"Because of the brain injury, I don't see a lot of stuff on my left," he explained.
Steven's mother Debbie Schulz said, "When he's walking and I'm shadowing him, he'll absolutely run into people if they're like just on his left."
But now some cutting edge technology at the DeBakey VA Medical Center is helping veterans like Steven regain some of their independence. Doctors say some odd-looking prism glasses re-train the brains of patients. Dr. Kia Eldred says wearing the goggles a couple times a day can help a patient correct the problem.
"When they take the glasses off after doing this exercise, they then start being more aware of the left side of space," Dr. Eldred said. "It's like they're over-correcting back to the left."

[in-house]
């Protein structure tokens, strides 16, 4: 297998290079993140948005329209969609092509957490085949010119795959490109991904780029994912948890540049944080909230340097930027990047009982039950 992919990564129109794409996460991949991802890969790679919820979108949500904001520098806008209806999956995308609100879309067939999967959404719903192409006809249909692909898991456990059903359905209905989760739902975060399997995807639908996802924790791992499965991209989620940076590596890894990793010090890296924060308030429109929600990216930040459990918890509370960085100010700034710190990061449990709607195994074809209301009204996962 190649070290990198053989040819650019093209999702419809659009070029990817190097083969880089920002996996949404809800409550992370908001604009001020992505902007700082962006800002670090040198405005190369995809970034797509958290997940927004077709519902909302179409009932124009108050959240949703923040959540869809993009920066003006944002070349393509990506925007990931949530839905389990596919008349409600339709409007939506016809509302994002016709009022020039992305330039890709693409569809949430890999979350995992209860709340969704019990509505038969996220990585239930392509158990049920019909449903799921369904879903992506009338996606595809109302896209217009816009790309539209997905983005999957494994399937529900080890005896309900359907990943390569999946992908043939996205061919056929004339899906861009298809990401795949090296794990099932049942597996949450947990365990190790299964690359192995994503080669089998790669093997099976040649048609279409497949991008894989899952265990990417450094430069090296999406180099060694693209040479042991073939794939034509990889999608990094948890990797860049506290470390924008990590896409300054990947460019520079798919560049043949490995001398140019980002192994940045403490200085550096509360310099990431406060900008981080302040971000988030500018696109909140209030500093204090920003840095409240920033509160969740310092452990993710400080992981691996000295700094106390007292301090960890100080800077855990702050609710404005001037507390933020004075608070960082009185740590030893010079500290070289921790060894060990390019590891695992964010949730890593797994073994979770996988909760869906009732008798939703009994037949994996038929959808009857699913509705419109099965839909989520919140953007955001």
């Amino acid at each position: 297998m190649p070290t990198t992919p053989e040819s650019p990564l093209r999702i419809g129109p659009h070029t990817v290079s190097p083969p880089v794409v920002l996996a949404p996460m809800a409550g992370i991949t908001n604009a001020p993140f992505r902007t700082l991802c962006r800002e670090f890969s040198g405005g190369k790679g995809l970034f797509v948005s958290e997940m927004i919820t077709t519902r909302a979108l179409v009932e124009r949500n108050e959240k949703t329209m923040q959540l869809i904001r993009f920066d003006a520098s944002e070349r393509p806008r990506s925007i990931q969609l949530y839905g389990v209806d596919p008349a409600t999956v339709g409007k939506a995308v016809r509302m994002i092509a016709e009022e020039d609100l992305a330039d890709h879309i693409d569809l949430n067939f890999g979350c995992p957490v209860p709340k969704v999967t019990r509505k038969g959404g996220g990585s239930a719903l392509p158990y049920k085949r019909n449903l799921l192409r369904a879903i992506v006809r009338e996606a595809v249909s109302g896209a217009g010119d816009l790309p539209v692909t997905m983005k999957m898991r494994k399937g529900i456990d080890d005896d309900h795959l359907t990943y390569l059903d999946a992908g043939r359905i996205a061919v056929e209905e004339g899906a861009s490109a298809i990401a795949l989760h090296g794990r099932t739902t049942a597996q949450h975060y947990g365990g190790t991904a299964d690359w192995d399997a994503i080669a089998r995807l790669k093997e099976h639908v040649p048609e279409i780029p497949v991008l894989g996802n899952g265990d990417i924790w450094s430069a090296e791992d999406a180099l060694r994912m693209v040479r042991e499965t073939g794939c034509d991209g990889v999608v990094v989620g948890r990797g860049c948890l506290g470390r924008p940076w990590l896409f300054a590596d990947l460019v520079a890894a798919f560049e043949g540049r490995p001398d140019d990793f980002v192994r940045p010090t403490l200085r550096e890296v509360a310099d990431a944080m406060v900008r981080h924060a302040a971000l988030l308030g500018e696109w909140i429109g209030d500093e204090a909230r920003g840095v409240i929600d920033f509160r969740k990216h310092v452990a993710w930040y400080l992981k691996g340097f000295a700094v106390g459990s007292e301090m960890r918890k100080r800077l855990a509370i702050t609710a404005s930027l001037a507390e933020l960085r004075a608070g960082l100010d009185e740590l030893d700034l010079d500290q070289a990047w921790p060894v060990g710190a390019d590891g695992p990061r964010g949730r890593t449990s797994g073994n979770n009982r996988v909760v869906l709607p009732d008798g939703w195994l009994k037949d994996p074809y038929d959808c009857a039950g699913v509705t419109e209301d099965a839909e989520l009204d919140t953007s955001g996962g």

Steven has been using them a couple of months and has already noticed a difference.
"I'm seeing more of my world around me," he said. "It's helping me out a lot."
DeBakey low vision therapist Tonya Mennem said, "He moved into a new home and he hasn't run into any of the walls and that's incredible progress for him."
It's progress his mother hopes will steadily continue.
"It's been really a blessing," said Debbie. "We just keep practicing and hoping that vision gets better."
This spring, the DeBakey VA Medical Center opened a new 2,900 square foot visual impairment services center to provide a wide range of help for veterans in need of specialized vision care.
Christi Myers is ABC13's Healthcheck reporter
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